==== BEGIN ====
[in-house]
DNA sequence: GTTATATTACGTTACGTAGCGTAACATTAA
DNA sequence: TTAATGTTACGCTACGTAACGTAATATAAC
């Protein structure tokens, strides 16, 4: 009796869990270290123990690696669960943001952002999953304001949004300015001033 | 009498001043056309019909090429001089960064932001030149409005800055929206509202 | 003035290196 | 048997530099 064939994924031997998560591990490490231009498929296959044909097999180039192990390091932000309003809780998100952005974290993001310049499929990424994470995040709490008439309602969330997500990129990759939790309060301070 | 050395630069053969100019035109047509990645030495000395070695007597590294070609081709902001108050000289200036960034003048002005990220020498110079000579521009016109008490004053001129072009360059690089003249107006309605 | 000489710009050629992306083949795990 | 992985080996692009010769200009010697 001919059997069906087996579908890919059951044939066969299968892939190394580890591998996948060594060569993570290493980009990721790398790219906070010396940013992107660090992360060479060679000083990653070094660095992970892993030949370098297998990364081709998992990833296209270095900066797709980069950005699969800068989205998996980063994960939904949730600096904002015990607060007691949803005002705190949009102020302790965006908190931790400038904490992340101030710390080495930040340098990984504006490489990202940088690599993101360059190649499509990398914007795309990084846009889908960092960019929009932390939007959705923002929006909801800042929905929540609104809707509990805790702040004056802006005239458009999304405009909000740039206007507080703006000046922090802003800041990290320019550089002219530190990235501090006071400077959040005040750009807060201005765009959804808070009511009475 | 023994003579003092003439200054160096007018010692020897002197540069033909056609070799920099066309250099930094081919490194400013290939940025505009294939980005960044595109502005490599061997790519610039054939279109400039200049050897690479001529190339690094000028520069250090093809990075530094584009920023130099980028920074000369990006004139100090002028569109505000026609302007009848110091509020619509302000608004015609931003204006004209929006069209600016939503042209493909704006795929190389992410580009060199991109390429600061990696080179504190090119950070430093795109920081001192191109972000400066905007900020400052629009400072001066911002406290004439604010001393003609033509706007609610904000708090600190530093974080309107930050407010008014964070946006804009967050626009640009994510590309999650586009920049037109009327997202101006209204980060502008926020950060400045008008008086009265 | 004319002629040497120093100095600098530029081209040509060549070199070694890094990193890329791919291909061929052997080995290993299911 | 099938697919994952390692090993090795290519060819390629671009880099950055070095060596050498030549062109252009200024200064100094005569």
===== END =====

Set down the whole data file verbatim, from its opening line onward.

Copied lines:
[in-house]
DNA sequence: GTTATATTACGTTACGTAGCGTAACATTAA
DNA sequence: TTAATGTTACGCTACGTAACGTAATATAAC
């Protein structure tokens, strides 16, 4: 009796869990270290123990690696669960943001952002999953304001949004300015001033 | 009498001043056309019909090429001089960064932001030149409005800055929206509202 | 003035290196 | 048997530099 064939994924031997998560591990490490231009498929296959044909097999180039192990390091932000309003809780998100952005974290993001310049499929990424994470995040709490008439309602969330997500990129990759939790309060301070 | 050395630069053969100019035109047509990645030495000395070695007597590294070609081709902001108050000289200036960034003048002005990220020498110079000579521009016109008490004053001129072009360059690089003249107006309605 | 000489710009050629992306083949795990 | 992985080996692009010769200009010697 001919059997069906087996579908890919059951044939066969299968892939190394580890591998996948060594060569993570290493980009990721790398790219906070010396940013992107660090992360060479060679000083990653070094660095992970892993030949370098297998990364081709998992990833296209270095900066797709980069950005699969800068989205998996980063994960939904949730600096904002015990607060007691949803005002705190949009102020302790965006908190931790400038904490992340101030710390080495930040340098990984504006490489990202940088690599993101360059190649499509990398914007795309990084846009889908960092960019929009932390939007959705923002929006909801800042929905929540609104809707509990805790702040004056802006005239458009999304405009909000740039206007507080703006000046922090802003800041990290320019550089002219530190990235501090006071400077959040005040750009807060201005765009959804808070009511009475 | 023994003579003092003439200054160096007018010692020897002197540069033909056609070799920099066309250099930094081919490194400013290939940025505009294939980005960044595109502005490599061997790519610039054939279109400039200049050897690479001529190339690094000028520069250090093809990075530094584009920023130099980028920074000369990006004139100090002028569109505000026609302007009848110091509020619509302000608004015609931003204006004209929006069209600016939503042209493909704006795929190389992410580009060199991109390429600061990696080179504190090119950070430093795109920081001192191109972000400066905007900020400052629009400072001066911002406290004439604010001393003609033509706007609610904000708090600190530093974080309107930050407010008014964070946006804009967050626009640009994510590309999650586009920049037109009327997202101006209204980060502008926020950060400045008008008086009265 | 004319002629040497120093100095600098530029081209040509060549070199070694890094990193890329791919291909061929052997080995290993299911 | 099938697919994952390692090993090795290519060819390629671009880099950055070095060596050498030549062109252009200024200064100094005569």